Tony Thompson Editor, Signature Press, Berkeley, CA
2906 Forest Ave., Berkeley, CA 94705 www.signaturepress.com
(510) 540-6538; fax, (510) 540-1937; e-mail, thompson@...
Publishers of books on railroad history


Re: WWII Freight Car Utilization

Jared Harper <harper-brown@...>
 

--- In STMFC@..., Bruce Smith <smithbf@a...> wrote:
Most of this I have gleaned from this very list over the past few
years:
Any printed sources you can refer me to?

Much of this info. as specifically related to the Alma branch, was
probably available to me ten years ago. I interviewed a dozen people
who worked the Alma branch and got good info. about how cars were
switched, how locomotives were serviced, how the trains were run.
However, back then I did not have the questions. Now I have the
questions and the people are dead.

Jared Harper
Athens, GA


Re: WWII Freight Car Utilization

Jared Harper <harper-brown@...>
 

--- In STMFC@..., Ted Culotta <tculotta@s...> wrote:

Jared:

You need to go through the files of the Office of Defense
Transportation and the War Production Board at the National
Archives.
It will take you about two days to go through it all and photocopy
what
you need. Yes, as my answer indicates, I have done it, and no, I
have
not gone through it to any degree to give you an answer and I am
too
swamped with other things right now to even begin to dig through it
all. I may not even have what you're looking for as I was more
focused
on freight car production when I went through the files. However,
there is a lot of info there for the taking.
Ted,
Will this give me the kind of information that Bruce Smith was
giving me, but in more detail? If it will who at the National
Archives will I need to contact, and where is the specific facility
located. Some years ago I visited the National Archives to look at
ICC valuation records and at that time they were in Suitland, MD.
Anyway, my daughter is in the Washington, DC, area (McLean) so going
up there to research would be facilitated.

Jared Harper
Athens, GA


Re: WWII Freight Car Utilization

Bruce Smith
 

On Jan 25, 2006, at 1:26 PM, Jared Harper wrote:

Bruce,
This is the kind of stuff I am asking about. You hit it on the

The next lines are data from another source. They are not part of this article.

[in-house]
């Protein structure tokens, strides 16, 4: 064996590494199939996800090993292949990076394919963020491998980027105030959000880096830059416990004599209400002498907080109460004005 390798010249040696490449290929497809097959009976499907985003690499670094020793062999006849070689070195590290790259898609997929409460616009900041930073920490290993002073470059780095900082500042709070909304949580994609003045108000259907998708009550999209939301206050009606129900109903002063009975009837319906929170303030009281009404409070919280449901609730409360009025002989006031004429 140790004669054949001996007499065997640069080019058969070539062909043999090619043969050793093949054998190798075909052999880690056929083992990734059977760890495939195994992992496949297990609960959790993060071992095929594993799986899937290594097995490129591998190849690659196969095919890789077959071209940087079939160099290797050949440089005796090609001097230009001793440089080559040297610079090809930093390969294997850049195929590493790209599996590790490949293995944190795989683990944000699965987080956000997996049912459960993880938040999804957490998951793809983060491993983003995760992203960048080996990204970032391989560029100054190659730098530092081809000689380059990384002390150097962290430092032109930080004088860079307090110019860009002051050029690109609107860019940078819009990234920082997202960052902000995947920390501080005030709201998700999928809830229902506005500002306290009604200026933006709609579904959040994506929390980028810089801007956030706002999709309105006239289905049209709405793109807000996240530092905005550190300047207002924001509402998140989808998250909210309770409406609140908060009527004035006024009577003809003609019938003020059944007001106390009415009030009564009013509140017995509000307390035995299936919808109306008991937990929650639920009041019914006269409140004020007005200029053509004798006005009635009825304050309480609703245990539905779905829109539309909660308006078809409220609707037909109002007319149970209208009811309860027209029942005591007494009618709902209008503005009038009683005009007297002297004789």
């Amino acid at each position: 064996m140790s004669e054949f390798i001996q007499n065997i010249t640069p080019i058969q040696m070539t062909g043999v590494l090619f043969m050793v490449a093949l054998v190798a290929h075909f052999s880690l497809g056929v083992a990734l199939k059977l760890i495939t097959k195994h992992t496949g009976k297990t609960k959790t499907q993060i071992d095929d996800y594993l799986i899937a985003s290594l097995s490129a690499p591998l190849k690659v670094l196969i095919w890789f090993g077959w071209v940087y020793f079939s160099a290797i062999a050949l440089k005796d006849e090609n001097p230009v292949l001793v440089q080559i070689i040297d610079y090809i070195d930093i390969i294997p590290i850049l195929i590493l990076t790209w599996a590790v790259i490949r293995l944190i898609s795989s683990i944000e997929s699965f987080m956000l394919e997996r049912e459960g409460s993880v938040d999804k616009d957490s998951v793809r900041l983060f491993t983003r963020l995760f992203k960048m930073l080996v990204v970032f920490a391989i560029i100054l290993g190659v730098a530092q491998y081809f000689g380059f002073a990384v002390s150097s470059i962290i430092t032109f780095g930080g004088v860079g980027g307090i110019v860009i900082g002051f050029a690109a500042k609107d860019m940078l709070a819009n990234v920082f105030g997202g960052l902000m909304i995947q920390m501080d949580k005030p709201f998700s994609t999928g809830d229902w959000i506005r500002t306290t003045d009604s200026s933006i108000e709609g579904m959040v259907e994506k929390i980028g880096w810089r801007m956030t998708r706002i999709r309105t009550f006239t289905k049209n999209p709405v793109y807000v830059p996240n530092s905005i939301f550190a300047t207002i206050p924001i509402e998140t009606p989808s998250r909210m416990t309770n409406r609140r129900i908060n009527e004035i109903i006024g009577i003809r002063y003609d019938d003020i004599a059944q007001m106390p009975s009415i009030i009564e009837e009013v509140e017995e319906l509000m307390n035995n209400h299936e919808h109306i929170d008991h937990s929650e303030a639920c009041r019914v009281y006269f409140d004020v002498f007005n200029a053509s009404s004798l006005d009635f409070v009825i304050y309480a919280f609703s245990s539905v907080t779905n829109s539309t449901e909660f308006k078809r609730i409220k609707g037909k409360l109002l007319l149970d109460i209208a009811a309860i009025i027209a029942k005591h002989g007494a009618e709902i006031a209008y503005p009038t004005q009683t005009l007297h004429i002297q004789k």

head. I want to plan my model freight car fleet and the car service
rules to be used on my Alma branch layout.

Since half the "industries" on the Alma branch were oil jobbers, and
25% were grain elevators I don't know what I am going to do about
operations. I originally chose May 1943 for my era because I have a
lot of materials, particularly photos from Kenneth Goebel that cover
this period. In the 1950s operations really began to decline so post
war operations would not be particularly exciting. Any ideas on this?
Jared,

Well, my bias is for WWII <G>. I think we've touched on tank car issues before. That is that you would have decreased delivery due to the shortage of tank cars. The ones you would see might not be owned by the companies delivering the oil (ie it would be entirely possible for one company's tank to be delivering fuel to the competition). Tim Gilbert has previously posted the January 1943 numbers for privately owned tank car fleets of 1000 cars or more here and they are:

Union Tank Car Co. 38,707
General American Transportation Co. 27,867
Pennsylvania-Conley Tank - div. of GATX 10,327
Shippers Car Line 6,949
Sinclair Refining Co. 6,447
US War Department 2,475
Gulf Oil Co. 1,551
Dupont 1,068
Sun Oil Co. 1,035
Sub-Total 96,426

Tim also reported on the total number of tank cars as of 12/31/1942 and 12/31/1943
Total Railroad-Owned 9,163 9,152
Total Privately Owned 140,971 141,313
Total "American" Owned 149,426 149,769

Based on the sizes of the fleets, I would focus on the leasing companies, and go with an almost even mix of UTLX vs GATX (counting the PA-Conley), 20% of those number in SHPX and then a few oil co. tank cars.

As for boxcars, I'm sure it would be close to the national numbers. Of course, you may have additional issues in that "tight" and "clean" cars are needed for grain use. I might use the national fleet numbers (in the archives here) and then perhaps bias the classes of cars from those roads towards cars that might be more useful for grain (keeping in mind that the elevator operator go whatever the agent could snag)

What about sliding the year to 1944 or 1945? You would see the release of more tank cars back into general service, and you get the benefit of some of the "war emergency" production cars as well.


Regards
Bruce

Bruce F. Smith
Auburn, AL
http://www.vetmed.auburn.edu/~smithbf/

"Beer is proof that God loves us and wants us to be happy" - Benjamin Franklin
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Re: CNW "X" box cars (Was: WWII Freight Car Utilization)

Gene Green <bierglaeser@...>
 

Charlie,
You have it correct. The C&NW called 'em "trap cars."

Gene Green
~~~~~~~~~~~~~~~~~~~~~~~~~~~~~~~~~~~~~
--- In STMFC@..., "Charlie Vlk" <cvlk@c...> wrote:

I'm not a C&NW expert, but AFAIK the "X" boxcars were to indicate
captive
service between the large LCL facility at Proviso (huge yard west
of Chicago
on the C&NW West Line) and downtown Chicago freight houses
(primarily the
one under the Merchandise Mart, but perhaps also direct deliveries
to the
large catalog store
warehouses just north of downtown?).
Note that the cars tend to be smaller, old wood bodied boxcars
which tends
to support the captive service theory.
Charlie Vlk


Re: CNW "X" box cars

Anthony Thompson <thompson@...>
 

Does anyone know for what period the C&NW used this "X" car marking?

Tony Thompson Editor, Signature Press, Berkeley, CA
2906 Forest Ave., Berkeley, CA 94705 www.signaturepress.com
(510) 540-6538; fax, (510) 540-1937; e-mail, thompson@...
Publishers of books on railroad history